Because it lacks obvious mitochondria, E. histolytica were initially believed to have diverged before the origin of this structure [1]. However, in 1999, small organelles called mitosomes were discovered in the protozoan [1]. These structures have also been found in Giardia intestinalis, another intestine-infecting protozoan [7]. Like the hydrogenosomes of the protozoan Trichomonas vaginalis, mitoses are hypothesized to be a degenerated form of mitochondria [1]. Unlike classical mitochondria, these structures lack any traces of DNA and play no apparent role in energy production [7,8]. Pyruvate oxidation via the Krebs cycle and electron transport proteins, both of which are central characteristics of text-book mitochondria, are also absent within the mitosome [8]. Because it is ‘power-house’ deficient, the glycolytic pathway of E. histolytica produces a very limited amount of ATP, forcing the parasite to scrounge for less convenient forms of energy [8].

Although it lacks many characteristics of the classical mitochondrion, certain properties of the mitosome provide evidence for its mitochondrial origin. The presence of a double membrane, several mitochondrial-like proteins, and functional protein import pathways indicate that these structures could be derived from mitochondria (Fig.3) [7,8].  This finding further suggests that E. histolytica underwent secondary loss of typical organelles and is not as primitive as initially believed. The development of the mitosome may be attributable to the fact that this parasite thrives in the anaerobic conditions within a host’s digestive tract upon infection [7].  In such an environment, oxidative phosphorylation, a process requiring oxygen and occurring in the mitochondria, would not be able to run. Thus, if this mitochondrial mechanism does not work where E. histolytica likes to play, the parasite can afford to dump the program.  Although degeneration might not be this simple, these environmental circumstances may partly explain the loss of key mitochondrial components.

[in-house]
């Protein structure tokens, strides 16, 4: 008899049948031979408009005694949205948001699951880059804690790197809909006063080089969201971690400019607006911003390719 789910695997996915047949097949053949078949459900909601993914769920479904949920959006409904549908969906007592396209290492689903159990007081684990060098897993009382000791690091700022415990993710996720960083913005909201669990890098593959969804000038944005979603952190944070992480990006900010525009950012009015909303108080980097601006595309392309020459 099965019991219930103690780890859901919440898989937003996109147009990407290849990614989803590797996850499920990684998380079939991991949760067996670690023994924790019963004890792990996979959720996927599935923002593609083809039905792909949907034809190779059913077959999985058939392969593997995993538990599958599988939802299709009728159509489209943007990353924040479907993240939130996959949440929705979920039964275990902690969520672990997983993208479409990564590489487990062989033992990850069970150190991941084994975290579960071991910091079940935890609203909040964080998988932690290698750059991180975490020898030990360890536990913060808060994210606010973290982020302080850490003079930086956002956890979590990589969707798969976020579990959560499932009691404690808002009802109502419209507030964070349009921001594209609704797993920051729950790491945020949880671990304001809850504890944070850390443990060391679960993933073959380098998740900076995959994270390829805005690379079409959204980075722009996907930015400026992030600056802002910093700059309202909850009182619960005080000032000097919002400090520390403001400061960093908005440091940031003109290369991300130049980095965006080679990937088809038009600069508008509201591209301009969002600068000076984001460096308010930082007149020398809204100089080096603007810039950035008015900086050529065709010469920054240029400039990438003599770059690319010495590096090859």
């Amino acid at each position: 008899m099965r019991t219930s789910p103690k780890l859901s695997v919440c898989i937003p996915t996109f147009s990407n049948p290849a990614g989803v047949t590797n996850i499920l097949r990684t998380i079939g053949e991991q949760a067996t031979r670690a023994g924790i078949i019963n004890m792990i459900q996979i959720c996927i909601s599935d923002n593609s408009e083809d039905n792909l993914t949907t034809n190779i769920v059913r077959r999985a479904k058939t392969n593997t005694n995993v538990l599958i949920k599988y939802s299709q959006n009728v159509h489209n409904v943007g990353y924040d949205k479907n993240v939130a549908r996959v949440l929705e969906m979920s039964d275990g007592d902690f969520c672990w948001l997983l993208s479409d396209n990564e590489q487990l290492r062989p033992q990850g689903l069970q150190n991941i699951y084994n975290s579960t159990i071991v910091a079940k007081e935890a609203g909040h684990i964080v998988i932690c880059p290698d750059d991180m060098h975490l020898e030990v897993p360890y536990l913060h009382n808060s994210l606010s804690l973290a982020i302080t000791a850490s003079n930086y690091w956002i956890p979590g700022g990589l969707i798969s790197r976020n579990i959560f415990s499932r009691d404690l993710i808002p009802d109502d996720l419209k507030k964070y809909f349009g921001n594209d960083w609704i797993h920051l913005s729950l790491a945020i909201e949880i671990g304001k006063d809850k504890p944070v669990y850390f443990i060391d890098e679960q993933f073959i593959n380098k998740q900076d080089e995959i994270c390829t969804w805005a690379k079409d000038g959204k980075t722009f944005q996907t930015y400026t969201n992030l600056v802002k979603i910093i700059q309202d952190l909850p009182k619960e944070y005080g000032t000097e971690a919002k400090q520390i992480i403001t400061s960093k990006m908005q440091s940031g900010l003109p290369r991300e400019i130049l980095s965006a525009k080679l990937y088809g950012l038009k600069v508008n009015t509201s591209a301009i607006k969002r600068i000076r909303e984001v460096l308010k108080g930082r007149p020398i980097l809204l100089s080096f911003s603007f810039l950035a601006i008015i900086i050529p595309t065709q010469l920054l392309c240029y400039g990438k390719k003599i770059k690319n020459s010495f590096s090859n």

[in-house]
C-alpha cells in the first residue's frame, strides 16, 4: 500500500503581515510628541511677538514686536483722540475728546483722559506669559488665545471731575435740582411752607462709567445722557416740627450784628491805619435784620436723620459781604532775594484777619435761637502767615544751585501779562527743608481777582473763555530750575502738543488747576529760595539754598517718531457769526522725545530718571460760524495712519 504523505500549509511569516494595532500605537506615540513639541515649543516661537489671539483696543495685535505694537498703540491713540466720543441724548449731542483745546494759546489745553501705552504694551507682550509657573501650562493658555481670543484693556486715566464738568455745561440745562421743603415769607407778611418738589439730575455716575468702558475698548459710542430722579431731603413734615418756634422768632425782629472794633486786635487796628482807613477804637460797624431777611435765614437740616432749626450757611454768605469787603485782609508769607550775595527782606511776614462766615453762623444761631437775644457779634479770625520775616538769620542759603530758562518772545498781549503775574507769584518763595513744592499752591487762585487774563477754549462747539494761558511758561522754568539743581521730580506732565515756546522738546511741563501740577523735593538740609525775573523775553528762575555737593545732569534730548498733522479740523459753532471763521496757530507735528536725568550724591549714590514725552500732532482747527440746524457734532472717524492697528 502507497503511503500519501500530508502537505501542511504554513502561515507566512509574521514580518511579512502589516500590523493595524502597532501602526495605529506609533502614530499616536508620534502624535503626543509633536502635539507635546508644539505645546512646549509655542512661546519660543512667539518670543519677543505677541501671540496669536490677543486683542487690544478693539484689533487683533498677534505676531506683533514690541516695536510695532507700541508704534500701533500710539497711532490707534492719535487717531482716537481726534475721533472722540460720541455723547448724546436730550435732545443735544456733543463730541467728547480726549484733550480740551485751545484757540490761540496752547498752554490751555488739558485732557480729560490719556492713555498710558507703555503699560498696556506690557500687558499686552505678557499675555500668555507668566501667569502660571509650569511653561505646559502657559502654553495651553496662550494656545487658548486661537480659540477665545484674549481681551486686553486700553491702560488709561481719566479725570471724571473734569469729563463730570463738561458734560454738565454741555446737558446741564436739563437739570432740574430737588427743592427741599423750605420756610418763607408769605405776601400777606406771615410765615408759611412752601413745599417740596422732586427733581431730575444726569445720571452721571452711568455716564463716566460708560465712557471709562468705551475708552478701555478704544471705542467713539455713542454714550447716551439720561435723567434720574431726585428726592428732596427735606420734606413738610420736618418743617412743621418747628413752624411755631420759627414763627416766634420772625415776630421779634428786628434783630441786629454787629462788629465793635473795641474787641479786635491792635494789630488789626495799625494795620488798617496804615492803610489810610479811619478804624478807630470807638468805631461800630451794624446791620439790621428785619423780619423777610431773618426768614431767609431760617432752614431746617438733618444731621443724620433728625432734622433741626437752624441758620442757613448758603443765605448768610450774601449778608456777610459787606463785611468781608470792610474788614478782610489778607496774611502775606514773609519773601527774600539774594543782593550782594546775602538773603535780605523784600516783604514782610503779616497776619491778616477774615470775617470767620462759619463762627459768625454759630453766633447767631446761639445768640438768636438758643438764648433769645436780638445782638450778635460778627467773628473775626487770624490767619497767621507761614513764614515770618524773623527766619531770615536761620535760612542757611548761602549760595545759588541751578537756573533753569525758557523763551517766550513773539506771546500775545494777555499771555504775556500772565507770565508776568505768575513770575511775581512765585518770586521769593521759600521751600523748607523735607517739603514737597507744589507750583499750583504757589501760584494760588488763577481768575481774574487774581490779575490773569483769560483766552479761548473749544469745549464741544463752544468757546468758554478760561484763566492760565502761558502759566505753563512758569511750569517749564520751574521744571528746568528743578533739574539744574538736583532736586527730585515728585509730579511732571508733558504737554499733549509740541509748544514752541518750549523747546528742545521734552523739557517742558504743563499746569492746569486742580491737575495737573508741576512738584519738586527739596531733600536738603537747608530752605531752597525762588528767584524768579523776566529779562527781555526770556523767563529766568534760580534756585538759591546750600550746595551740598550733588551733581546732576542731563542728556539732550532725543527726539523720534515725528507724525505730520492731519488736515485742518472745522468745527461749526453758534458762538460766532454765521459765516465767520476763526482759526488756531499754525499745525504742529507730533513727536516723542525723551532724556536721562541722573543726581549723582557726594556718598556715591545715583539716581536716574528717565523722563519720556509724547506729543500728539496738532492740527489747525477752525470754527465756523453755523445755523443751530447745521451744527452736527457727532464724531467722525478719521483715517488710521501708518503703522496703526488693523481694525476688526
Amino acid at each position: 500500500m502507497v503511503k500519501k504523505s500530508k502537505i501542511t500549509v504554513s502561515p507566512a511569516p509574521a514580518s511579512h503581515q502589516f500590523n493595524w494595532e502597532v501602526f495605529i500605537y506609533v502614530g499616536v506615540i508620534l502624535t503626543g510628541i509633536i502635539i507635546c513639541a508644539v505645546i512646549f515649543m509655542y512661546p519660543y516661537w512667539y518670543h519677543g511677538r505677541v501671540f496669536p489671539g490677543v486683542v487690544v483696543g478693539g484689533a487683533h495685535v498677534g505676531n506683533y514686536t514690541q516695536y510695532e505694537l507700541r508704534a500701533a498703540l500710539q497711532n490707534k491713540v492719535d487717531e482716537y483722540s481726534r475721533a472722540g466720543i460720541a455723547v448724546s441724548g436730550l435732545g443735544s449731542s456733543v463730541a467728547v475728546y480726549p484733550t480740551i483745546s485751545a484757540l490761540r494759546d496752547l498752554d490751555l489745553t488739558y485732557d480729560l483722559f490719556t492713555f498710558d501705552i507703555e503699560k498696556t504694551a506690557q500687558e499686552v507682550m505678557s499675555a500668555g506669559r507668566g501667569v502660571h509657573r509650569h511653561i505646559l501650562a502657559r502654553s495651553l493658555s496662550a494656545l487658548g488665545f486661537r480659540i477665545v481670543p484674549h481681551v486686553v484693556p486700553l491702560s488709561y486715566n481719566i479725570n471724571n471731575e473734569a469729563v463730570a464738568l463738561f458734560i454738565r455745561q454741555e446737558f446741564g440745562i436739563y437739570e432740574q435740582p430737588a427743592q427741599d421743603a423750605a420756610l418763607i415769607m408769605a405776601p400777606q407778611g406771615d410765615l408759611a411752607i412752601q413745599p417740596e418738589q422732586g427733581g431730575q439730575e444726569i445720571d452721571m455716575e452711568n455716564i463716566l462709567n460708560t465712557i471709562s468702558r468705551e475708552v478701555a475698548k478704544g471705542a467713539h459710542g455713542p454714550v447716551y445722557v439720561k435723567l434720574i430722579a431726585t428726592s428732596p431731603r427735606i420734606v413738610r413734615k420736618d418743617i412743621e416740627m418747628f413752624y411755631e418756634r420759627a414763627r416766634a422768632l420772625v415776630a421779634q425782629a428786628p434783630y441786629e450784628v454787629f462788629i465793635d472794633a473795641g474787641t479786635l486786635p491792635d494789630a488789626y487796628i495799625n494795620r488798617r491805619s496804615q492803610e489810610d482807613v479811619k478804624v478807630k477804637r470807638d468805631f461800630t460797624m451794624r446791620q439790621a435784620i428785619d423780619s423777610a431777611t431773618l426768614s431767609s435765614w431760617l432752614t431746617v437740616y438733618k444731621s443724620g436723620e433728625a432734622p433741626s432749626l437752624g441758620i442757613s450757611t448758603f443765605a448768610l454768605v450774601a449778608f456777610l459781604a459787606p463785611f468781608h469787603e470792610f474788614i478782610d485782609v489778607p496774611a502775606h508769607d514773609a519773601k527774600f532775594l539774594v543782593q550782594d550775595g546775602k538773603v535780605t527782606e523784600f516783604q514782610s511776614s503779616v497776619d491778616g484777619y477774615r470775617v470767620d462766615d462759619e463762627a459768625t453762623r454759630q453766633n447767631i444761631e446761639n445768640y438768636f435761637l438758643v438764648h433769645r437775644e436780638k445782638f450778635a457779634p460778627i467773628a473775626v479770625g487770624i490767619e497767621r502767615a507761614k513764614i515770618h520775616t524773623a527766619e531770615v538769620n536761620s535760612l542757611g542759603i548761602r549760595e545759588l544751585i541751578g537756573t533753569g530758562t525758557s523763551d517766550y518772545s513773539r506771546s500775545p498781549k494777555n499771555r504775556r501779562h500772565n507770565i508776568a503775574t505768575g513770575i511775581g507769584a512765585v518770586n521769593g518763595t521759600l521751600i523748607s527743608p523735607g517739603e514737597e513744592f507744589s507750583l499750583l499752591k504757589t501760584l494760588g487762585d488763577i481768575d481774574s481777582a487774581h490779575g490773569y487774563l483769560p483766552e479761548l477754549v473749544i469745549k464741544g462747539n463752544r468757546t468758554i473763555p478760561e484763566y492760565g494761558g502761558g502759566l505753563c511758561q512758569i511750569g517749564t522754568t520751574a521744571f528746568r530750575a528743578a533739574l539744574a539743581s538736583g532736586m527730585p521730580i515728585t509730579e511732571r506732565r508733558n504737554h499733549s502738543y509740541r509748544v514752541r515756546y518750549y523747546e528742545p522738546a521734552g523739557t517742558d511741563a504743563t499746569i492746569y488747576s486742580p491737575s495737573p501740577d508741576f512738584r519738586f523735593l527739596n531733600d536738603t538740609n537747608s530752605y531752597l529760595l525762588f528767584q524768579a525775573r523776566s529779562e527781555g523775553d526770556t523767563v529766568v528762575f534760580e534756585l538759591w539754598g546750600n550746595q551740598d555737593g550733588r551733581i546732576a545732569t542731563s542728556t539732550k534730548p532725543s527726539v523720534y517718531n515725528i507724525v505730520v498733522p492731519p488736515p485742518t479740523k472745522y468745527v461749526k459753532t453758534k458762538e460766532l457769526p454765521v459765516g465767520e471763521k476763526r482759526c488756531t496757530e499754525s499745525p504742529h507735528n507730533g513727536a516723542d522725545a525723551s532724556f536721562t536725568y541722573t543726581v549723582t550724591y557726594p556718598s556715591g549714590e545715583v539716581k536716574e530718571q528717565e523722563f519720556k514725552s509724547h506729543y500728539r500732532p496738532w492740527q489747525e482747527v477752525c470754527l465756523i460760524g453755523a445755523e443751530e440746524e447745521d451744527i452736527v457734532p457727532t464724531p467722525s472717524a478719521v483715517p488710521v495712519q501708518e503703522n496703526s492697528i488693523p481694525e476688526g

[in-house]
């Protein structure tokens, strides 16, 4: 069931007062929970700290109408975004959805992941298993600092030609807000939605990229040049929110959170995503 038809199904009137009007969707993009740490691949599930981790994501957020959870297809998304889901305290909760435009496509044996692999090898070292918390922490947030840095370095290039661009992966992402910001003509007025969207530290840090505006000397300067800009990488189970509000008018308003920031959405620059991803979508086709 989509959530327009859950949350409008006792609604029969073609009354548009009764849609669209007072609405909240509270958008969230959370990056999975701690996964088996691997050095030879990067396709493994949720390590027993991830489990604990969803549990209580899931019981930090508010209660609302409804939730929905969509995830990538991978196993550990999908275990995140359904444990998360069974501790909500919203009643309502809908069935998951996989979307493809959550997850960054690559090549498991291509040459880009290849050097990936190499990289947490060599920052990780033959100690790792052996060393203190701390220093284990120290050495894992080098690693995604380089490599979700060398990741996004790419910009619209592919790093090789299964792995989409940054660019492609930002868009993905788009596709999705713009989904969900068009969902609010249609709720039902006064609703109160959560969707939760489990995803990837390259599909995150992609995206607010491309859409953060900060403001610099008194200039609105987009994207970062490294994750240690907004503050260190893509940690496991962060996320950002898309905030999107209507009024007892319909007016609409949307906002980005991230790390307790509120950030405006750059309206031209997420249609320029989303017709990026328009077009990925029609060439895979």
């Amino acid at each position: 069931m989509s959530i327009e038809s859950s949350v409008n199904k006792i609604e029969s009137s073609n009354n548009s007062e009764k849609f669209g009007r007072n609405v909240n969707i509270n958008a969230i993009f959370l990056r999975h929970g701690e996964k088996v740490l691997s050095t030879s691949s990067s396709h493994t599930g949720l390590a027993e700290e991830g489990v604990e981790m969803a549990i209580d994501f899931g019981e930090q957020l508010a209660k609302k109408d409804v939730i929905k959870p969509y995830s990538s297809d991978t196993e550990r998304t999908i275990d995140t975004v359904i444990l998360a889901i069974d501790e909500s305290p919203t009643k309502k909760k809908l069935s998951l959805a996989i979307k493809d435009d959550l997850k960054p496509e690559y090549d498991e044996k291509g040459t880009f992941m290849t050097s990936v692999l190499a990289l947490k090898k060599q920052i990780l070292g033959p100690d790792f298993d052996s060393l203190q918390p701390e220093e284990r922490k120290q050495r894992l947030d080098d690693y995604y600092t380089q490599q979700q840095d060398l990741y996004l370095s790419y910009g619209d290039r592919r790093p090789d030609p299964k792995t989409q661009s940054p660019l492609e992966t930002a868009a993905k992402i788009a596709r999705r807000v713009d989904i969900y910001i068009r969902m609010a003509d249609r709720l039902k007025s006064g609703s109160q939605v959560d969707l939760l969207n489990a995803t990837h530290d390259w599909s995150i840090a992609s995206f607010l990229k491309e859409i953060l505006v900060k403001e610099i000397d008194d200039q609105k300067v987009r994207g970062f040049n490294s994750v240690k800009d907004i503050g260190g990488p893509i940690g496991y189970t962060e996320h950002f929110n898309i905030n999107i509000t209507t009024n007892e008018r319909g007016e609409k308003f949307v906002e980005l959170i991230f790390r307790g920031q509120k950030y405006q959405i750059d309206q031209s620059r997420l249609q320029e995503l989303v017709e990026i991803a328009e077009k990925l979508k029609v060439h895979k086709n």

Figure 3. Reduced complexity of mitochondrial import proteins
in the E. histolytica mitosome membranes compared to those
found in standard mitochondria. 
Some researchers have also observed the presence of small DNA containing vesicles in E. histolytica. Two types of these vesicles have been described in literature: cryptons and EhkOs [9]. The function and origin of these structures is still largely a mystery as researchers have found opposing data regarding their properties. It is also important to note that these compartments as well as the mitosome were all discovered and named by different research groups. Thus, there is some confusion as to whether some compartments are identical. For example, some researchers believe that cryptons and EhkOs constitute the same vesicle [9]. Others, skeptical over whether mitosomes actually lack DNA, believe that EhkOs are the same as mitoses. Debates also question whether each structure is derived from the nucleus or a product of a degenerate mitochondrion. Obtaining concurring data on the origins as well as the function of these compartments would help in understanding the developments within E. histolytica throughout its evolutionary history.